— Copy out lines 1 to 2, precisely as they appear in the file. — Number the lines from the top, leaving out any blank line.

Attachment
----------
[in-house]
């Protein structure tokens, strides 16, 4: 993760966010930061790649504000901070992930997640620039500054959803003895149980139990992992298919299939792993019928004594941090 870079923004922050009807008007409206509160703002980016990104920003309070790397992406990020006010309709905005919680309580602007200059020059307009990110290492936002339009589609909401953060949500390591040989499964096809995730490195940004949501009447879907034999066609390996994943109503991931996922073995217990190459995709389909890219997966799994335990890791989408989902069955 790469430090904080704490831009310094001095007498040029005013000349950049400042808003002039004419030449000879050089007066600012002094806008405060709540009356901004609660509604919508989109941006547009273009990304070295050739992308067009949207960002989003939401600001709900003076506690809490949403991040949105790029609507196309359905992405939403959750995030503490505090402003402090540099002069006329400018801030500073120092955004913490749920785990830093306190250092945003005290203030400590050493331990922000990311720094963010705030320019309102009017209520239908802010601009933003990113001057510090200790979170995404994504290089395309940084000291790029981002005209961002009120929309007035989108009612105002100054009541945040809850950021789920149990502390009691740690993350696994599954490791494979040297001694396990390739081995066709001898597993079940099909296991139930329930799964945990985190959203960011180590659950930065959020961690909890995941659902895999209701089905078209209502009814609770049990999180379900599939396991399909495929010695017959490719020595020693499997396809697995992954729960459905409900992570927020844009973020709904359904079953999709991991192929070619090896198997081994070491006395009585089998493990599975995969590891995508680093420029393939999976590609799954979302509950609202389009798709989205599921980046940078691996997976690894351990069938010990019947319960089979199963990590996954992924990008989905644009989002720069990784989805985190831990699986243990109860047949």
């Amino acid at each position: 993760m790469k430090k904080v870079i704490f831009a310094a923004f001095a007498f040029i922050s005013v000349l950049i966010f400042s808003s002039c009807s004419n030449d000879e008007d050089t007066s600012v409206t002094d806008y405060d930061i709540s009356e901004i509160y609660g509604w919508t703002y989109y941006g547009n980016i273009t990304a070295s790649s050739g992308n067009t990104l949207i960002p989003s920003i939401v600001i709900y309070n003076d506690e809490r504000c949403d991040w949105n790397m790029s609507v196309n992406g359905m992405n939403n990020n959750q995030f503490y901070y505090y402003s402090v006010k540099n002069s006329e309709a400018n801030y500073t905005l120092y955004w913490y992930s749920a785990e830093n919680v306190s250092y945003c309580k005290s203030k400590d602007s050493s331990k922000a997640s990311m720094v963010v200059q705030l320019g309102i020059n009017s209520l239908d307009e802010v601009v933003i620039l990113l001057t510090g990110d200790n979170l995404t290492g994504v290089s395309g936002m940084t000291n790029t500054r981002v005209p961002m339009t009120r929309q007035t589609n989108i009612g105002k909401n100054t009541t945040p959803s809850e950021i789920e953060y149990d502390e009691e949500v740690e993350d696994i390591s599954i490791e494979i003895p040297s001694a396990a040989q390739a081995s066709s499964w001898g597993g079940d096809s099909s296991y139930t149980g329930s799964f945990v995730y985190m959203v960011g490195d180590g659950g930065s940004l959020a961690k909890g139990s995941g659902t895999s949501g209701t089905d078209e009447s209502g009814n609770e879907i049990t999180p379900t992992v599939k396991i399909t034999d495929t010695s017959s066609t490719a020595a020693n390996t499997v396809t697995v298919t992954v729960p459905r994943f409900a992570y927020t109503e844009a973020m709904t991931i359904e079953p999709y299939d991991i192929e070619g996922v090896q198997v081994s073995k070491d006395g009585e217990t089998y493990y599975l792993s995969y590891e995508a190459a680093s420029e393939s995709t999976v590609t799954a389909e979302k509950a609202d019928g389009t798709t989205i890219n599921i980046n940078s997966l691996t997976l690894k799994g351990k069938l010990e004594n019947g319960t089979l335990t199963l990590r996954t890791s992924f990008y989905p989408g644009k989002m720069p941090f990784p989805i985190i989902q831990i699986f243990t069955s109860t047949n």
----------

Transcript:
[in-house]
């Protein structure tokens, strides 16, 4: 993760966010930061790649504000901070992930997640620039500054959803003895149980139990992992298919299939792993019928004594941090 870079923004922050009807008007409206509160703002980016990104920003309070790397992406990020006010309709905005919680309580602007200059020059307009990110290492936002339009589609909401953060949500390591040989499964096809995730490195940004949501009447879907034999066609390996994943109503991931996922073995217990190459995709389909890219997966799994335990890791989408989902069955 790469430090904080704490831009310094001095007498040029005013000349950049400042808003002039004419030449000879050089007066600012002094806008405060709540009356901004609660509604919508989109941006547009273009990304070295050739992308067009949207960002989003939401600001709900003076506690809490949403991040949105790029609507196309359905992405939403959750995030503490505090402003402090540099002069006329400018801030500073120092955004913490749920785990830093306190250092945003005290203030400590050493331990922000990311720094963010705030320019309102009017209520239908802010601009933003990113001057510090200790979170995404994504290089395309940084000291790029981002005209961002009120929309007035989108009612105002100054009541945040809850950021789920149990502390009691740690993350696994599954490791494979040297001694396990390739081995066709001898597993079940099909296991139930329930799964945990985190959203960011180590659950930065959020961690909890995941659902895999209701089905078209209502009814609770049990999180379900599939396991399909495929010695017959490719020595020693499997396809697995992954729960459905409900992570927020844009973020709904359904079953999709991991192929070619090896198997081994070491006395009585089998493990599975995969590891995508680093420029393939999976590609799954979302509950609202389009798709989205599921980046940078691996997976690894351990069938010990019947319960089979199963990590996954992924990008989905644009989002720069990784989805985190831990699986243990109860047949």